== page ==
I would like to grant a Postgres user access to a public_data view and allow them to execute user defined SQL queries against it.

However, the view is quite large (5M rows), so I'd like to prevent users from executing queries that could accidentally return huge results sets.

CREATE VIEW public_data AS SELECT * FROM data limit 10; only seems to give me the first 10 results no matter what query I run against public_data.

Ideally, I'd like users to be able to run SELECT * FROM public_data WHERE ...; but somehow have LIMIT 10 automatically included prior to executing the statement.

Is there any way to do this without creating a custom function?

  • Which client(s) do your users use? Commented Mar 27, 2019 at 23:49
  • They'll be querying from the CLI Commented Mar 27, 2019 at 23:56
  • You mean psql? Commented Mar 27, 2019 at 23:59
  • Correct, it'll be psql Commented Mar 28, 2019 at 0:00
  • I wonder if this could be done using row level security or a select rule
    – user1822
    Commented Mar 28, 2019 at 9:23

3 Answers 3


Alas, no. You cannot parameterize views like that, you need a function to do it.

I rather hope someone proves me wrong, as I much prefer views to set-returning functions. But I doubt they will.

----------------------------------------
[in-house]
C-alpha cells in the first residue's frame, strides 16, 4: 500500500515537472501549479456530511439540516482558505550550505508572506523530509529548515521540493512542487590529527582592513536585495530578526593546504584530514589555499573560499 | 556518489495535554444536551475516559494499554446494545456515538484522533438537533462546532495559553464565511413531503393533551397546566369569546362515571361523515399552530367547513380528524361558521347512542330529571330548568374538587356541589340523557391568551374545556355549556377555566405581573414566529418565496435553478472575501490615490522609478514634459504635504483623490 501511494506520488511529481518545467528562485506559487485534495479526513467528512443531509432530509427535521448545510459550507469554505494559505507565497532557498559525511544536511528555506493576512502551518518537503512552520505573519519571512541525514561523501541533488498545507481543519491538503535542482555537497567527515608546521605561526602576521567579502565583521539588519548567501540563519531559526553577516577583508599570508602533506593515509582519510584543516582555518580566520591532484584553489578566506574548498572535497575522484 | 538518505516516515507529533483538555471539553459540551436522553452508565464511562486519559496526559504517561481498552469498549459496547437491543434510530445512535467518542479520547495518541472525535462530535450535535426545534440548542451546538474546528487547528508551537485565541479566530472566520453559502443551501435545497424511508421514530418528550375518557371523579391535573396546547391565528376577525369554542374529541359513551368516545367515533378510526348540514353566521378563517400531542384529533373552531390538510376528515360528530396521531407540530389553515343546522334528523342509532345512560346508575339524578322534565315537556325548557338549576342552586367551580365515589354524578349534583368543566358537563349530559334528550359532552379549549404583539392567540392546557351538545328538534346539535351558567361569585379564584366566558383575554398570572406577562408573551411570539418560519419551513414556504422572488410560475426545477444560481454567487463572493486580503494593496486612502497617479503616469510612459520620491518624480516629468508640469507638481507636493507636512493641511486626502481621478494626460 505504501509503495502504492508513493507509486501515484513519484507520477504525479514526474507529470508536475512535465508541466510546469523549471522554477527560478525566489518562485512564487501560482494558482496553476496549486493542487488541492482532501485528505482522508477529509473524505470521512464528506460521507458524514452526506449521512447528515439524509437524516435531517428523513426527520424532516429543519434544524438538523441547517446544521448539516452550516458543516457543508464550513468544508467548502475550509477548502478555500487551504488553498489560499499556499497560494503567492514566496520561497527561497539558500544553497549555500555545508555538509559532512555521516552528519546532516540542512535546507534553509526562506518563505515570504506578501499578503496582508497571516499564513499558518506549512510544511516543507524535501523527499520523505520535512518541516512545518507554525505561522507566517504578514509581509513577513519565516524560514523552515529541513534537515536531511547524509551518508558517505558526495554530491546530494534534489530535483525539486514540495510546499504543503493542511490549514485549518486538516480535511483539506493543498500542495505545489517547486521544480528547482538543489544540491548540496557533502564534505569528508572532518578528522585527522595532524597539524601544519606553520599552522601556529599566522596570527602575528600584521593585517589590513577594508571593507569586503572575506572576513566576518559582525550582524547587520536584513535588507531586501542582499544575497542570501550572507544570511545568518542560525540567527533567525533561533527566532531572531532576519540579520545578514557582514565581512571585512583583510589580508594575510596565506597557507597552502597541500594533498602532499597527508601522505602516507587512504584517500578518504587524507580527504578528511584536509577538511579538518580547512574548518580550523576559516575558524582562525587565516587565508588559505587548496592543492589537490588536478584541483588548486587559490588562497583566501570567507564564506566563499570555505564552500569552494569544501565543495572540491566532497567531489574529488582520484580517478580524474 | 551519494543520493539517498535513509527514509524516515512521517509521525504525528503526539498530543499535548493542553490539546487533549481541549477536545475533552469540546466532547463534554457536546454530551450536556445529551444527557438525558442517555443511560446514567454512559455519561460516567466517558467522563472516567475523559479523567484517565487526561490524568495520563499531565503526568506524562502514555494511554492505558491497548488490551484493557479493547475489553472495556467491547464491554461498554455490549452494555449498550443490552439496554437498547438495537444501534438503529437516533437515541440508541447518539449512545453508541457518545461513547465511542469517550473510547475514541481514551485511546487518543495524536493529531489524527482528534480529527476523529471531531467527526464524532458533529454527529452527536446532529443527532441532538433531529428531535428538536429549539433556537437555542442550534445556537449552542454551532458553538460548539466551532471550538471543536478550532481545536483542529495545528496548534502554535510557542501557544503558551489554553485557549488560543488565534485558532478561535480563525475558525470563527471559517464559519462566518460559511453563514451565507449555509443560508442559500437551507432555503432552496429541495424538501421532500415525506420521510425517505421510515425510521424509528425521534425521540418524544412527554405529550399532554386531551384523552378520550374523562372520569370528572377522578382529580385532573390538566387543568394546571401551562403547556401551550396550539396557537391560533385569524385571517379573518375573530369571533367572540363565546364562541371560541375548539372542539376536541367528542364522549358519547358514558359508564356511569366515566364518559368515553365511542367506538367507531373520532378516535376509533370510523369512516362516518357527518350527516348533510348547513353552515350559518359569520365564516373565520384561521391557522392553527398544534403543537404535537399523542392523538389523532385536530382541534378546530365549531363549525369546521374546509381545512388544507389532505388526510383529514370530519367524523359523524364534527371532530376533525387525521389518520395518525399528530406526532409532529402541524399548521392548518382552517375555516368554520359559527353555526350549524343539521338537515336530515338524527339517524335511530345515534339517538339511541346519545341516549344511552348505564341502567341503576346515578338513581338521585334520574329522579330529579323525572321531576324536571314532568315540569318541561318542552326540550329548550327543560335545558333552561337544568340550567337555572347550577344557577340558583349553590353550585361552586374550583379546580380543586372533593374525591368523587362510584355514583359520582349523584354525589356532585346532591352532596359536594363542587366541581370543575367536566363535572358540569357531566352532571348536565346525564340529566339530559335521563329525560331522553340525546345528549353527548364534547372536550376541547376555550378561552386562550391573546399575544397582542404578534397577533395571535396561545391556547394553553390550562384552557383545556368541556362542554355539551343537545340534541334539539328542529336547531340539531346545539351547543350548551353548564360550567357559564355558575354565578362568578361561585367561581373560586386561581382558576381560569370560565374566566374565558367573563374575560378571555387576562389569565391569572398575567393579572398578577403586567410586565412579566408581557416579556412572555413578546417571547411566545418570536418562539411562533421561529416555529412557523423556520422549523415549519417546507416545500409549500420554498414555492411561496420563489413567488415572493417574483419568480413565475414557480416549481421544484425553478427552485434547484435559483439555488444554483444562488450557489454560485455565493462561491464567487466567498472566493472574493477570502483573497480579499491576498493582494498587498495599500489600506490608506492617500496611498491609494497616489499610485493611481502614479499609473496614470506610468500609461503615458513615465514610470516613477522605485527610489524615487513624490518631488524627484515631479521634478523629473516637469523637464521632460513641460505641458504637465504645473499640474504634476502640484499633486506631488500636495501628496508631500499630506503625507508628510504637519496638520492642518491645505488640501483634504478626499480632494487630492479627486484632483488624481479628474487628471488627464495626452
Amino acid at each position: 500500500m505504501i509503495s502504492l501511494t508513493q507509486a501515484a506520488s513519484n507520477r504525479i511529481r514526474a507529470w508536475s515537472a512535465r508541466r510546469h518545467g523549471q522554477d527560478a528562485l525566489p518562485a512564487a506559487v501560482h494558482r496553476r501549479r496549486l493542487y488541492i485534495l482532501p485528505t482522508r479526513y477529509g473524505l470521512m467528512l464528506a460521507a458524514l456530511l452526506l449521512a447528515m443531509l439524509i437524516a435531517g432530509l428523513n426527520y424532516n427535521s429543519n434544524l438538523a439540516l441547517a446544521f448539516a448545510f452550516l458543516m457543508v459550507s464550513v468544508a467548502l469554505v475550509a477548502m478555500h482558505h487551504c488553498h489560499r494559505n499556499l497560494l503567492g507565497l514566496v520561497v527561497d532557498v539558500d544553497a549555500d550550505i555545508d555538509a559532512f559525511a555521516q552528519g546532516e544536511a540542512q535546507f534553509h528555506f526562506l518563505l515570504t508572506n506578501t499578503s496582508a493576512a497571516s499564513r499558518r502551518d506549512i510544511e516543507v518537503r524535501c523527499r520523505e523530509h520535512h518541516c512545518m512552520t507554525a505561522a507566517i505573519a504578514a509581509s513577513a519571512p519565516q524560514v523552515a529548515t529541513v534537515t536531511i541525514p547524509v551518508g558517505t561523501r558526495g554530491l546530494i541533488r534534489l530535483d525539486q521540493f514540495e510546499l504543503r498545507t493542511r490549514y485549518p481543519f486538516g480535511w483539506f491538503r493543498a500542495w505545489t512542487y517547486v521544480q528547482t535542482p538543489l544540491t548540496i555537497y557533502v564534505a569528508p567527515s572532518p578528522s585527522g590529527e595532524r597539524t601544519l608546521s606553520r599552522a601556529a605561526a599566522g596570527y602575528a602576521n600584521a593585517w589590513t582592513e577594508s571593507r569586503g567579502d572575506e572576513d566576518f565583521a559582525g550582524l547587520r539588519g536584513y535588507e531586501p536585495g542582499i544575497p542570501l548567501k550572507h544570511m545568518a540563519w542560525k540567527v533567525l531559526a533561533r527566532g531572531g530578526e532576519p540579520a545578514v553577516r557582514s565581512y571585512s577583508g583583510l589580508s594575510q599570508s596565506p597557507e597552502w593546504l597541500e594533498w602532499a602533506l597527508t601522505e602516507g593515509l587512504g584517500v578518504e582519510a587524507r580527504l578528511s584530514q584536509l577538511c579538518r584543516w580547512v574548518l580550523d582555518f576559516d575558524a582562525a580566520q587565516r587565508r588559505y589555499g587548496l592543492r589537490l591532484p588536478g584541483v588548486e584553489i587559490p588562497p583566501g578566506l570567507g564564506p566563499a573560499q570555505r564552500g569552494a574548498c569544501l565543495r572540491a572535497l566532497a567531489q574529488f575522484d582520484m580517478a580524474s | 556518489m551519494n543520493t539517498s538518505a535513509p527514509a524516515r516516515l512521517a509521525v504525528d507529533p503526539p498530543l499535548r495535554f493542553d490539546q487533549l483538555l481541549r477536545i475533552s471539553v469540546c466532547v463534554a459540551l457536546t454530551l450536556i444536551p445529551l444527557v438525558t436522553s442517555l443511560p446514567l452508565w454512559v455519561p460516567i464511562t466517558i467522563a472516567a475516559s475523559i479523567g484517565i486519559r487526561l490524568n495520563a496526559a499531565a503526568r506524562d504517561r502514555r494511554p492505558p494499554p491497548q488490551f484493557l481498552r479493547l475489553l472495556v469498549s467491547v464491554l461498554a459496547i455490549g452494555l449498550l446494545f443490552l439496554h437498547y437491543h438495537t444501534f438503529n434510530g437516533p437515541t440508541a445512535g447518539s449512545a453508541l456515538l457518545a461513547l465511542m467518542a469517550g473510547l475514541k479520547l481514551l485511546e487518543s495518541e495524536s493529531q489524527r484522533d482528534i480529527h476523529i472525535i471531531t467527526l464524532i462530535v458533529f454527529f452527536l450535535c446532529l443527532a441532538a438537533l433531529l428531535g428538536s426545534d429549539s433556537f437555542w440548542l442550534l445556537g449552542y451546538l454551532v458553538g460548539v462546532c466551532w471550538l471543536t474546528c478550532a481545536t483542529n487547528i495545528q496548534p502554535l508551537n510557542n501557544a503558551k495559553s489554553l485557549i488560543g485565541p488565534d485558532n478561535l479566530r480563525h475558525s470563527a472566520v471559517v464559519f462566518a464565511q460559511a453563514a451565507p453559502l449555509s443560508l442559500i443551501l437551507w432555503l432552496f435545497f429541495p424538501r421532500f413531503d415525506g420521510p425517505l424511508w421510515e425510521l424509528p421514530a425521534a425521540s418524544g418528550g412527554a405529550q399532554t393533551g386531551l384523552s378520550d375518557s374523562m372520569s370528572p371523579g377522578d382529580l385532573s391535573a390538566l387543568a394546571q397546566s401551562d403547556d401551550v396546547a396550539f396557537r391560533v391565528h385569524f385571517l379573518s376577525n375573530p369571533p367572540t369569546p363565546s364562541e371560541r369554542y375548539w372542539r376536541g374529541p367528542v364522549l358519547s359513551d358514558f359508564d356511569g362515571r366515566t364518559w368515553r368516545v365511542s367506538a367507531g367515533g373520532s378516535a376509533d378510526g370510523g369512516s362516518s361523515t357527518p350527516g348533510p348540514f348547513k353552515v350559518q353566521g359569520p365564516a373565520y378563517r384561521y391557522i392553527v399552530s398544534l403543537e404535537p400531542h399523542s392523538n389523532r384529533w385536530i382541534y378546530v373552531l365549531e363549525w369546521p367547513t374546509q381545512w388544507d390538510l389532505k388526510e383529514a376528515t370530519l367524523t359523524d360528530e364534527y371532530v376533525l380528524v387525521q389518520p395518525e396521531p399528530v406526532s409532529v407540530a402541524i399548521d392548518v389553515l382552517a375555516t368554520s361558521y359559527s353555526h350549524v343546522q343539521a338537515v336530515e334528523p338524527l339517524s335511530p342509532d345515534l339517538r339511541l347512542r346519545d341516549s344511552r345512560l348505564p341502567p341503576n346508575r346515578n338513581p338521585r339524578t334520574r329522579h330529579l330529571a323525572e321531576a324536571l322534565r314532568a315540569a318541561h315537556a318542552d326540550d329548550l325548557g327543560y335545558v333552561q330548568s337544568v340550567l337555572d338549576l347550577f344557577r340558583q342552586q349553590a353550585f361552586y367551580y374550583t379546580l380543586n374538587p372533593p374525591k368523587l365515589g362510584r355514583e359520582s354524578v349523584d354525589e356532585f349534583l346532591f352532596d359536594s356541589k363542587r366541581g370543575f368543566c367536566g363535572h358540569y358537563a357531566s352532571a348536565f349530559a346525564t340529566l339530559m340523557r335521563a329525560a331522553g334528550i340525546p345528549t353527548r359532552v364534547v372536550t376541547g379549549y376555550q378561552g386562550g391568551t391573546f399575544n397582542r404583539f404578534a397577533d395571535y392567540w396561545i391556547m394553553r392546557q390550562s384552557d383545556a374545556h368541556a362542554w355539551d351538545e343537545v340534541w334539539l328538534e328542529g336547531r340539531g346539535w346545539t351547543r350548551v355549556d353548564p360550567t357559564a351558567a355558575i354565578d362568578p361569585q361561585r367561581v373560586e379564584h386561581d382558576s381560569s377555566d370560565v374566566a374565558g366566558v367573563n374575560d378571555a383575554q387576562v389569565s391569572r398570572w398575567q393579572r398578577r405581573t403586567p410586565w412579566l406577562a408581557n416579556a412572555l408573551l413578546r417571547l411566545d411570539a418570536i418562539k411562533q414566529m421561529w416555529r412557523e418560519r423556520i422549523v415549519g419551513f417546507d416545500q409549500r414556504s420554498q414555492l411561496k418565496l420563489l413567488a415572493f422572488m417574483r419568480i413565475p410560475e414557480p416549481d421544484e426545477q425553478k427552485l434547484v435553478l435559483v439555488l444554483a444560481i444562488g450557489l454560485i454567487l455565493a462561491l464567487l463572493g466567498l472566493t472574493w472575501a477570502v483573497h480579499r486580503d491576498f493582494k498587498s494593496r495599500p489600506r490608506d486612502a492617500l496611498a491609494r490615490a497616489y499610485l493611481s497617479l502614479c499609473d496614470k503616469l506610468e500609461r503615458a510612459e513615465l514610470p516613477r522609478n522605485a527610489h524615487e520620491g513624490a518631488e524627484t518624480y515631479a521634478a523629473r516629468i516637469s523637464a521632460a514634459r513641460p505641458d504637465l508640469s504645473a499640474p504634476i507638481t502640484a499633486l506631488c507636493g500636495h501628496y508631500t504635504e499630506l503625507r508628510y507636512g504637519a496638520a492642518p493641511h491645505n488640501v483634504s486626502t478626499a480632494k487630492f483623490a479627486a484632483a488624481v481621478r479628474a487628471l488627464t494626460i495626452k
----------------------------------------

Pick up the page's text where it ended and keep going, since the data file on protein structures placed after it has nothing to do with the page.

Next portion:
• Is there a safe way with a function to allow any select query, but limit the results to 10 max and not risk a SQL injection? Commented Mar 28, 2019 at 5:27

You can do something that may even be better than limiting rows. Set statement_timeout for the user they connect as and any query that runs for longer than that will be aborted.



psql has a FETCH_COUNT variable to almost-transparently handle query results with cursors. The first results tend to be loaded and displayed quickly, as opposed to the whole resultset being built in memory, and the user can simply interrupt the fetching with Ctrl+C when there are too many results.

From the doc:


If this variable is set to an integer value greater than zero, the results of SELECT queries are fetched and displayed in groups of that many rows, rather than the default behavior of collecting the entire result set before display. Therefore only a limited amount of memory is used, regardless of the size of the result set. Settings of 100 to 1000 are commonly used when enabling this feature. Keep in mind that when using this feature, a query might fail after having already displayed some rows.


Memory usage on select for large number of rows

How to handle large result sets with psql? on stackoverflow.

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